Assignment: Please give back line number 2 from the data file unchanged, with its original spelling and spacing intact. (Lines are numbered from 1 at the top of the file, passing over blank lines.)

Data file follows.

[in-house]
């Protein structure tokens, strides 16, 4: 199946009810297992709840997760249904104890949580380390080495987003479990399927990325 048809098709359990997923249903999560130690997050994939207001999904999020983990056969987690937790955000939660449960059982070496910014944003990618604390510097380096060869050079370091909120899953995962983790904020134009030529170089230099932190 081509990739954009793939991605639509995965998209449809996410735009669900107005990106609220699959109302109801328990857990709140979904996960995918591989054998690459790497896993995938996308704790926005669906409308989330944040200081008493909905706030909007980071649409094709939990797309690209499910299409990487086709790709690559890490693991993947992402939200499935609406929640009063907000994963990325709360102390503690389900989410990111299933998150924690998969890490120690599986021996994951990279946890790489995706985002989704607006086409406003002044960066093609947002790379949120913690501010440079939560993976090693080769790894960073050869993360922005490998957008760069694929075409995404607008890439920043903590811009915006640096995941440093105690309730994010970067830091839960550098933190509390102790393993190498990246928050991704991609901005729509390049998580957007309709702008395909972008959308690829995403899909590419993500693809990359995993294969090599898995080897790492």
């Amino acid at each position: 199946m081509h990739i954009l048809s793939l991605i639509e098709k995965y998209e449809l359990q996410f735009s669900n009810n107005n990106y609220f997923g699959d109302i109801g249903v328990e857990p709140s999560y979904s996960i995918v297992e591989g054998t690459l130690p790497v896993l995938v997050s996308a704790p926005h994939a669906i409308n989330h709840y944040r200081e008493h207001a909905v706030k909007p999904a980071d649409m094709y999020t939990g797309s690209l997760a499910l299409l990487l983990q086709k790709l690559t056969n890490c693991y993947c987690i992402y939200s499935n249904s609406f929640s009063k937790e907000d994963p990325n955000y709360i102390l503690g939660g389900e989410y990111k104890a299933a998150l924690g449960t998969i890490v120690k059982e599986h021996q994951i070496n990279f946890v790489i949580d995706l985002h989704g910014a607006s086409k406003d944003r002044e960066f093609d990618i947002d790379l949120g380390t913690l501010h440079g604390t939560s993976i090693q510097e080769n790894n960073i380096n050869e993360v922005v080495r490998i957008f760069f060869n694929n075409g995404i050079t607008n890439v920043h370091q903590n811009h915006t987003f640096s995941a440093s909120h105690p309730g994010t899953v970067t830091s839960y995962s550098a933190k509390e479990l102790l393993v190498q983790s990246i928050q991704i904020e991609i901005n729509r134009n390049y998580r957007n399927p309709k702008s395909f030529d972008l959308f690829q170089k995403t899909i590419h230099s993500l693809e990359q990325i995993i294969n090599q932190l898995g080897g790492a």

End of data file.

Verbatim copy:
């Protein structure tokens, strides 16, 4: 199946009810297992709840997760249904104890949580380390080495987003479990399927990325 048809098709359990997923249903999560130690997050994939207001999904999020983990056969987690937790955000939660449960059982070496910014944003990618604390510097380096060869050079370091909120899953995962983790904020134009030529170089230099932190 081509990739954009793939991605639509995965998209449809996410735009669900107005990106609220699959109302109801328990857990709140979904996960995918591989054998690459790497896993995938996308704790926005669906409308989330944040200081008493909905706030909007980071649409094709939990797309690209499910299409990487086709790709690559890490693991993947992402939200499935609406929640009063907000994963990325709360102390503690389900989410990111299933998150924690998969890490120690599986021996994951990279946890790489995706985002989704607006086409406003002044960066093609947002790379949120913690501010440079939560993976090693080769790894960073050869993360922005490998957008760069694929075409995404607008890439920043903590811009915006640096995941440093105690309730994010970067830091839960550098933190509390102790393993190498990246928050991704991609901005729509390049998580957007309709702008395909972008959308690829995403899909590419993500693809990359995993294969090599898995080897790492």